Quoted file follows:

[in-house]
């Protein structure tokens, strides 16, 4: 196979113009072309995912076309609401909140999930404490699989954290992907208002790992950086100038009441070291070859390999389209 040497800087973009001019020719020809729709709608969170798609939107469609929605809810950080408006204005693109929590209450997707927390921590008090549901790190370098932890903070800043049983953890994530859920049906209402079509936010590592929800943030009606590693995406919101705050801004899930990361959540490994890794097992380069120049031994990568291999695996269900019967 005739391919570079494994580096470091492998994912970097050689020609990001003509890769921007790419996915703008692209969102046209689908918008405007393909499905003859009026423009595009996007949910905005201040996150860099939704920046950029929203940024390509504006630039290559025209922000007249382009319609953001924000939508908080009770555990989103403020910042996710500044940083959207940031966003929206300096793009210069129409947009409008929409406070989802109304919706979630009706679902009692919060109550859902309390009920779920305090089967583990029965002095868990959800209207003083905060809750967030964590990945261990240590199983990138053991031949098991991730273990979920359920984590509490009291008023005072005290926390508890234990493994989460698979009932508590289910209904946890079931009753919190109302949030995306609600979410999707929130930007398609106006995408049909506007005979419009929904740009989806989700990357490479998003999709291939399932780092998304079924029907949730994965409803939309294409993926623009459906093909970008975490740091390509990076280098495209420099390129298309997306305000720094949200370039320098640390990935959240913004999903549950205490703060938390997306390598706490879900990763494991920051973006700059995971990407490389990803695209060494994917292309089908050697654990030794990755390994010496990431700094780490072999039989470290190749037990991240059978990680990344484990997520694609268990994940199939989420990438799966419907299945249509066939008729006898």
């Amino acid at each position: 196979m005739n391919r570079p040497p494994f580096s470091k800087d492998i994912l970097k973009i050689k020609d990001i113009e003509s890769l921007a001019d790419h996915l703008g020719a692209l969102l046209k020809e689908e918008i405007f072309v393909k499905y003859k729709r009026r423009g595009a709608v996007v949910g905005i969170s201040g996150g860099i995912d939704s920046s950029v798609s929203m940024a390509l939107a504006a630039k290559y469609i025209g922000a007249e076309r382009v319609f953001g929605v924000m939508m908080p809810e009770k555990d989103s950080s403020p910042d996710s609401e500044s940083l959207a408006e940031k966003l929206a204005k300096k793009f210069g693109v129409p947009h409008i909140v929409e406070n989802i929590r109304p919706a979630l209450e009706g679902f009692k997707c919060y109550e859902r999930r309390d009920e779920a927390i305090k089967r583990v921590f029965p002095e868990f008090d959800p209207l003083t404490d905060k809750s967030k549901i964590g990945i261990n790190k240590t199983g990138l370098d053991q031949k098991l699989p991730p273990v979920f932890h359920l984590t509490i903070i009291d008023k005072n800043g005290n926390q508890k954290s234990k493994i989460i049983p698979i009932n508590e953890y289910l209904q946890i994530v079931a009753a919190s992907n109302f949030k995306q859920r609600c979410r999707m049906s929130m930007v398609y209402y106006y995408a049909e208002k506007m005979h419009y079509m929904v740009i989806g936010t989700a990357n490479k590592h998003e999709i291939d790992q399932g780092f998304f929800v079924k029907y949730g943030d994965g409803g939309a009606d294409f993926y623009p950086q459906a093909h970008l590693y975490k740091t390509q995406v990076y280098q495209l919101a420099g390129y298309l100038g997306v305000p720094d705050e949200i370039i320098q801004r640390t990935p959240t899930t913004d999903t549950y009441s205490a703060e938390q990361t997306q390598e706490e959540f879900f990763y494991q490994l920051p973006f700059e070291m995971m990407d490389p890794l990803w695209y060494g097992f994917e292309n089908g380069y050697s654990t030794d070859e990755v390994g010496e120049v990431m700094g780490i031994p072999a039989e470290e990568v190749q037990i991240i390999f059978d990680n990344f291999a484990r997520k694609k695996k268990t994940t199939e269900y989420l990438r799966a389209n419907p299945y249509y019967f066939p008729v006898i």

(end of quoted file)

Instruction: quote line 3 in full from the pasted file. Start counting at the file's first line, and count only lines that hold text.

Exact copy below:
């Amino acid at each position: 196979m005739n391919r570079p040497p494994f580096s470091k800087d492998i994912l970097k973009i050689k020609d990001i113009e003509s890769l921007a001019d790419h996915l703008g020719a692209l969102l046209k020809e689908e918008i405007f072309v393909k499905y003859k729709r009026r423009g595009a709608v996007v949910g905005i969170s201040g996150g860099i995912d939704s920046s950029v798609s929203m940024a390509l939107a504006a630039k290559y469609i025209g922000a007249e076309r382009v319609f953001g929605v924000m939508m908080p809810e009770k555990d989103s950080s403020p910042d996710s609401e500044s940083l959207a408006e940031k966003l929206a204005k300096k793009f210069g693109v129409p947009h409008i909140v929409e406070n989802i929590r109304p919706a979630l209450e009706g679902f009692k997707c919060y109550e859902r999930r309390d009920e779920a927390i305090k089967r583990v921590f029965p002095e868990f008090d959800p209207l003083t404490d905060k809750s967030k549901i964590g990945i261990n790190k240590t199983g990138l370098d053991q031949k098991l699989p991730p273990v979920f932890h359920l984590t509490i903070i009291d008023k005072n800043g005290n926390q508890k954290s234990k493994i989460i049983p698979i009932n508590e953890y289910l209904q946890i994530v079931a009753a919190s992907n109302f949030k995306q859920r609600c979410r999707m049906s929130m930007v398609y209402y106006y995408a049909e208002k506007m005979h419009y079509m929904v740009i989806g936010t989700a990357n490479k590592h998003e999709i291939d790992q399932g780092f998304f929800v079924k029907y949730g943030d994965g409803g939309a009606d294409f993926y623009p950086q459906a093909h970008l590693y975490k740091t390509q995406v990076y280098q495209l919101a420099g390129y298309l100038g997306v305000p720094d705050e949200i370039i320098q801004r640390t990935p959240t899930t913004d999903t549950y009441s205490a703060e938390q990361t997306q390598e706490e959540f879900f990763y494991q490994l920051p973006f700059e070291m995971m990407d490389p890794l990803w695209y060494g097992f994917e292309n089908g380069y050697s654990t030794d070859e990755v390994g010496e120049v990431m700094g780490i031994p072999a039989e470290e990568v190749q037990i991240i390999f059978d990680n990344f291999a484990r997520k694609k695996k268990t994940t199939e269900y989420l990438r799966a389209n419907p299945y249509y019967f066939p008729v006898i």